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Study Shows Group Punishment Doesn't Work - It Just Makes Kids Hate School

A new study suggests that students who are punished for just one person’s doings aren’t learning form their peer’s mistake. Instead, it just makes them hate school even more.

As a matter of fact, there’s a new report that says group punishments don’t work the way that many school administrators and teachers often hope for, but rather, make kids less likely to listen to authority.

According to the Conversation, no one wants to be blamed for someone else’s actions and needless to say children feel the same way. And while there’s no doubt that classroom management has always been a source of stress for educators, it’s also one of the main reasons why so many teachers walk away from their jobs year after year.

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So, what is a teacher supposed to do when one or two kids get out of hand? First and foremost, don’t make everyone pay the price for one person’s bad behaviour.

More often than not, a lot of teachers like to either take away their classroom’s recess privileges or give them a “silence lunch” as a group punishment. One of the reasons why some people still like to use collective punishment is so that they can effectively promote compliance, but that doesn’t always work. For teachers, they think that the punishment will be unpleasant enough that it will deter some students from making some of the same mistakes as their peers.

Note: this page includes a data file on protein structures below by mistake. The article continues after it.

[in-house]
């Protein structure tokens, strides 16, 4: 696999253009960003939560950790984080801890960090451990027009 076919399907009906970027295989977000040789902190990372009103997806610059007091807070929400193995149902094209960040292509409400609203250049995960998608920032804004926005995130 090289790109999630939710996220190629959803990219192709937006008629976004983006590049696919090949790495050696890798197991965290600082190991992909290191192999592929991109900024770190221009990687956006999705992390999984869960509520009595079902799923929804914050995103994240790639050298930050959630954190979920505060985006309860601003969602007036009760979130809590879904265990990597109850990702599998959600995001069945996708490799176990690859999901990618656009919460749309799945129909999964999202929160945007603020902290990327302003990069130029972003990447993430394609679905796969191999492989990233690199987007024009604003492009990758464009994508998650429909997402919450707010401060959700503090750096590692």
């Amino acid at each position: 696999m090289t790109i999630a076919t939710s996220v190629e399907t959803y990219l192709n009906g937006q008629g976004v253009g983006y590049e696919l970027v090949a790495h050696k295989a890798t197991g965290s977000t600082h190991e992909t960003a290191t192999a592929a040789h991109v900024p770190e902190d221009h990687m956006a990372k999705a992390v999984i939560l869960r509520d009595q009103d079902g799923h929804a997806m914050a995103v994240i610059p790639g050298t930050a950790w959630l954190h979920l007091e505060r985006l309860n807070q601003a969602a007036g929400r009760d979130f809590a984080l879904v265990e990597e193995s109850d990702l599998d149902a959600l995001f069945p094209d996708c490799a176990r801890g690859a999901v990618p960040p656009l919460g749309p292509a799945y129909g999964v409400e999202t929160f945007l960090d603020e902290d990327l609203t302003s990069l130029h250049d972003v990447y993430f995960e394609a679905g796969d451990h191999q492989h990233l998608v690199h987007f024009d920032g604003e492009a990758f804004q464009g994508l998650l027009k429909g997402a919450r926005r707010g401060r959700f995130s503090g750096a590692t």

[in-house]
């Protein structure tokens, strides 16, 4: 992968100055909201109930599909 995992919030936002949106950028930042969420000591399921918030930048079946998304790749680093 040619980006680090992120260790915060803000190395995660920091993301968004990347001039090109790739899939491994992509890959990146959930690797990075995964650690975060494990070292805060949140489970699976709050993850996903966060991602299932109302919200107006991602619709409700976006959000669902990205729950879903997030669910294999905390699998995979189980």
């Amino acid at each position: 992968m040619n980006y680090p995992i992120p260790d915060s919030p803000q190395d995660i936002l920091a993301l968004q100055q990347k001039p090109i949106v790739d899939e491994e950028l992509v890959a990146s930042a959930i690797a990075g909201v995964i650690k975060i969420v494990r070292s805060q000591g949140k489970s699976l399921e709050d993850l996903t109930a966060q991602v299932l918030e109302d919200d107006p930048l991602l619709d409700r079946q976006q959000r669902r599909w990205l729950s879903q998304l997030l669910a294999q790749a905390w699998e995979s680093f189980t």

Research now suggests that punitive responses don’t make the problem better, but makes it worse instead. What’s more, it might actually increase problematic behaviour from the disruptive student in the future, too. When one student misbehaves, it’s mostly because they feel disengaged, which is sometimes the result of feeling excluded from their peers or teachers.

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What’s more, negative peer pressure is also often associated with such punishment compounds and can lead to further social exclusion in the future.

Rather than fixing the problem, group punishments are only making the problem worse, as it will not only humiliate the one student in question but exacerbate their naughty behaviour in the future, too.

Instead of using collective punishment to solve a problem, health experts and educators suggest that teachers and administrators work to engage a child, rather than disengage them from the class.

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